France Becomes the First Country to Abortion a Constitutional Right

( – France has become the first country in the world to make access to abortion a constitutional right.

Legislators from both houses of Parliament of the European country voted overwhelmingly in favor of the measure, 780 to 72, to change the French constitution to reflect the amendment. Amendments to the French constitution require a three-fifths majority in order to pass. The amendment is the 25th time France has changed parts of its constitution since the founding of the Fifth Republic in 1958.

The amendment grants a “guaranteed freedom” to abortion in the country. The movement towards enacting the constitutional amendment was ostensibly created in response to the overturning of Roe vs. Wade in the U.S. as well as the trend towards more conservative legislation in other parts of the continent where right-wing populists have risen to hold significant positions in government.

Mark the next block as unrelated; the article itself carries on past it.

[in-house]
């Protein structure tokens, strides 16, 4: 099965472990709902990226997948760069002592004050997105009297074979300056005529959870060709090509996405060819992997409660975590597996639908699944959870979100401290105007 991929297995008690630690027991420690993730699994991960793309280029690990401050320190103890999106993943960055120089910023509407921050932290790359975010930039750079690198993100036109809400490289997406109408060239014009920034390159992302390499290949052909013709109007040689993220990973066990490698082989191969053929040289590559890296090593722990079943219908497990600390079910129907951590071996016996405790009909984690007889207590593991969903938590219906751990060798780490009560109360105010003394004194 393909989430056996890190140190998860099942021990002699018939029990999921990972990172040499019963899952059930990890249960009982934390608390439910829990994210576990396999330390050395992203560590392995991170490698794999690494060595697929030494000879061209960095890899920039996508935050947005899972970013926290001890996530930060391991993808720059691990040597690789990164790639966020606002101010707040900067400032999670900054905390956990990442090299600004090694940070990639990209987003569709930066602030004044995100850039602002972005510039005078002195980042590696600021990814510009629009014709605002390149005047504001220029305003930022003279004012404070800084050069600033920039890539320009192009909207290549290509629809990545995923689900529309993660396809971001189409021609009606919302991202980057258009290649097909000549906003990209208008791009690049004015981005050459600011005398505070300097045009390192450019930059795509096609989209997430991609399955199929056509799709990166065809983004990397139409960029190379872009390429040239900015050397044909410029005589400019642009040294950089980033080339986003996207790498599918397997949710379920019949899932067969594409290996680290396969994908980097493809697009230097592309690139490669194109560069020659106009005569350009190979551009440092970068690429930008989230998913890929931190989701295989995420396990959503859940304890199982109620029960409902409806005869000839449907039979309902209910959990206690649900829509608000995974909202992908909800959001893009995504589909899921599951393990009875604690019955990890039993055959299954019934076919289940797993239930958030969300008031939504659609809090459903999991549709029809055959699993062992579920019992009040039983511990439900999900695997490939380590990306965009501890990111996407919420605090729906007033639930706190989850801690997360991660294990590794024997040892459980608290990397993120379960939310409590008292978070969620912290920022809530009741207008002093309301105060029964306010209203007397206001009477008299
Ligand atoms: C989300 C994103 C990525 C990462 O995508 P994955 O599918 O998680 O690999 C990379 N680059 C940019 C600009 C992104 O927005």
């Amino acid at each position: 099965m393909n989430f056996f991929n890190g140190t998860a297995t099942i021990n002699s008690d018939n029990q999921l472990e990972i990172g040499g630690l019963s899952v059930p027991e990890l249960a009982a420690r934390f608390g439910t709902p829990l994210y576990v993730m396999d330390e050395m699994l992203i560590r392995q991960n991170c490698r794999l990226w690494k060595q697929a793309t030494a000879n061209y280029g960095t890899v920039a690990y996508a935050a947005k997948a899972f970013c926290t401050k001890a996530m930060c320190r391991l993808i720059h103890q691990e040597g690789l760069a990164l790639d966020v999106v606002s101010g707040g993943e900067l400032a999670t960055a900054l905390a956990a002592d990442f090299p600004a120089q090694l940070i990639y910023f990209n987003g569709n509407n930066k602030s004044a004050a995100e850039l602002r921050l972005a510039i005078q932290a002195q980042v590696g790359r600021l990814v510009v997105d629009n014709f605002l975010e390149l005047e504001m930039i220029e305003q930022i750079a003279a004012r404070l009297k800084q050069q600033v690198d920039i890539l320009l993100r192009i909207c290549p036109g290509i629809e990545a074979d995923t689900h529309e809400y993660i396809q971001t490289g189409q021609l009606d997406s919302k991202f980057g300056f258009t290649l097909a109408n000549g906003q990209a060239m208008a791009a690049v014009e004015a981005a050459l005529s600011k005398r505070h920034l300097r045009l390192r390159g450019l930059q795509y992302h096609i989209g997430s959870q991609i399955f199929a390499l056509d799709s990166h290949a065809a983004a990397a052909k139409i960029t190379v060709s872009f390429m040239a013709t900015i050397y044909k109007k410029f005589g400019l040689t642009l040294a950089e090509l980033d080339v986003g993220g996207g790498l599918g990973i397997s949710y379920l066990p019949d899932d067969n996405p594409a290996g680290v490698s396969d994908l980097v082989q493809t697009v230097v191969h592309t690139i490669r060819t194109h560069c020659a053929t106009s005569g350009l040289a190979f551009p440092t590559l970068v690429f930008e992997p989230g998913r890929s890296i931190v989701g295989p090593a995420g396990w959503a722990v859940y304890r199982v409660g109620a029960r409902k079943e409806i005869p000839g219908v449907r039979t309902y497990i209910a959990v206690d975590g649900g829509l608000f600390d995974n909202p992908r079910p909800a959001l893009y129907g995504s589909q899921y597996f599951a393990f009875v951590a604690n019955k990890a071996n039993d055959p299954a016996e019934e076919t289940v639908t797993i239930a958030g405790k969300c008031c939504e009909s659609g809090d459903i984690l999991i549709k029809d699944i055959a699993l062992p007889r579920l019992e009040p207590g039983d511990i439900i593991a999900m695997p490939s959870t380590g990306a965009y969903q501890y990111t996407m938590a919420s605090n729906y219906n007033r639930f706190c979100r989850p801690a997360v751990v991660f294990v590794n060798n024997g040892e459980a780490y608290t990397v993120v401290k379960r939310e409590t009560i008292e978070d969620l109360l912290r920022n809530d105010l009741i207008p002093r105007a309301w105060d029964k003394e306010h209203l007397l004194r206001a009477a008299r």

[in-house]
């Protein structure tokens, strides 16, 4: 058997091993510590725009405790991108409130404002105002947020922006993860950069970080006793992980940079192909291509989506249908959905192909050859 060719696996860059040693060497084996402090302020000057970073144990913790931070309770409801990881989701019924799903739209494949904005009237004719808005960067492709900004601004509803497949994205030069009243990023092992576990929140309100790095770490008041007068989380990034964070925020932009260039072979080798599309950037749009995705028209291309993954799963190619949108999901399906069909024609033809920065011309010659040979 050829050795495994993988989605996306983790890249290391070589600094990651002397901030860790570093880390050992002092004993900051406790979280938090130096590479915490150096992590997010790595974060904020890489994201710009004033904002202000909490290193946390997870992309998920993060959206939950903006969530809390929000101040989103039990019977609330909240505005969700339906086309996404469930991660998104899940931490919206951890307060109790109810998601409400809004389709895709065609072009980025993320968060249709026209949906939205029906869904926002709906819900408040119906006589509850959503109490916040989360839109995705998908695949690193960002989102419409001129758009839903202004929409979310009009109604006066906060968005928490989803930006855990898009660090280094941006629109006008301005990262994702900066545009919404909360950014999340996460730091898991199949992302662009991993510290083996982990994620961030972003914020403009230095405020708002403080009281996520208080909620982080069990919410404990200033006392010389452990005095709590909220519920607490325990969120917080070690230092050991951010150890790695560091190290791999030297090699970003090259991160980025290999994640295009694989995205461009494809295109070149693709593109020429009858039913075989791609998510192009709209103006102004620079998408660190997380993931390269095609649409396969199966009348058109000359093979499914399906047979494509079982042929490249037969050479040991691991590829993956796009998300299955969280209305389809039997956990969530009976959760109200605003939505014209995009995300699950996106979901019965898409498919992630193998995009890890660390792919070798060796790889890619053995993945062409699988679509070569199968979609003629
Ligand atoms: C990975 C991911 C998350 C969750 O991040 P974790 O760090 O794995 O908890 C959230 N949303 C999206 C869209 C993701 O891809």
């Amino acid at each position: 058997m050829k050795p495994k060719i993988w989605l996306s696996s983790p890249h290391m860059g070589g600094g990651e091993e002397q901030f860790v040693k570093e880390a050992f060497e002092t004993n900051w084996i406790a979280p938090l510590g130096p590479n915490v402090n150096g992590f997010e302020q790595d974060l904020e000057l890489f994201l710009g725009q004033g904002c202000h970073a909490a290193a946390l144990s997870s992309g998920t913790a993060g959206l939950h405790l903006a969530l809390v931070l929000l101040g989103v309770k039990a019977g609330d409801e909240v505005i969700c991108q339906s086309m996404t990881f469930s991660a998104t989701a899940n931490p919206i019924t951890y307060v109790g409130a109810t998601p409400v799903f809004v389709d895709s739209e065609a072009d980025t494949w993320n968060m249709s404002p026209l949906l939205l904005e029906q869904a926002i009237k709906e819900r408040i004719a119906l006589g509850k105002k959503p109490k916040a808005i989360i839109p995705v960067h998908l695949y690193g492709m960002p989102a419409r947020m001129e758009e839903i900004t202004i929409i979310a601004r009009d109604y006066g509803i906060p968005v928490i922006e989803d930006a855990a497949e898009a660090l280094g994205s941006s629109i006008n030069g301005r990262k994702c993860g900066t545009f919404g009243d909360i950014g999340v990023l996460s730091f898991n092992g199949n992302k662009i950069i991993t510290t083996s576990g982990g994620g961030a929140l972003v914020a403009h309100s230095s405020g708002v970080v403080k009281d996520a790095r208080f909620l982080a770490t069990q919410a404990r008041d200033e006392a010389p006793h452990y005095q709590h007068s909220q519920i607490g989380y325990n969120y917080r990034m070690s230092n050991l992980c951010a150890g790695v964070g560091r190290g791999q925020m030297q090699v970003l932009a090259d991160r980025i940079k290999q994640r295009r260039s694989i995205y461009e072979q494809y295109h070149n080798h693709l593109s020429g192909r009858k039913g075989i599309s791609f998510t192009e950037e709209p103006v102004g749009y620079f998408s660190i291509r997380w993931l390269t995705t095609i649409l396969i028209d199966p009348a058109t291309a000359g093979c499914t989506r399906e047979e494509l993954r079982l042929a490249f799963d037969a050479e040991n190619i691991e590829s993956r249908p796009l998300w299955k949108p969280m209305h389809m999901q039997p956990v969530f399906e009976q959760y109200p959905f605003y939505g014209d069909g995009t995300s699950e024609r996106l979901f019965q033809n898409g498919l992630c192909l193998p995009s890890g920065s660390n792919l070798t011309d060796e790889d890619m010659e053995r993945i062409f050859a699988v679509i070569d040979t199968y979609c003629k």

After the French parliament passed the amendment, the Eifel Tower in Paris was lit up with the hashtag “my body my choice” in French.

That sentiment was exactly the argument in favor of the amendment, with Gabriel Attal, the French Prime Minister, saying that legislators had a “moral debt” to women who had to undergo illegal abortions in the past. He added that the French government needed to send a clear message to women that their bodies belong to them, and them alone.

Emmanuel Macron, France’s president, announced that the country would hold a celebration for the passage of the amendment, which would coincide with International Women’s Day.

While the right to abortion has always been a hot topic in the U.S., the French have always generally been supportive of it. France legalized abortion in 1975. The only major opponent of the new amendment was the Roman Catholic Church, with a conference of French bishops stressing the church’s opposition to abortion.

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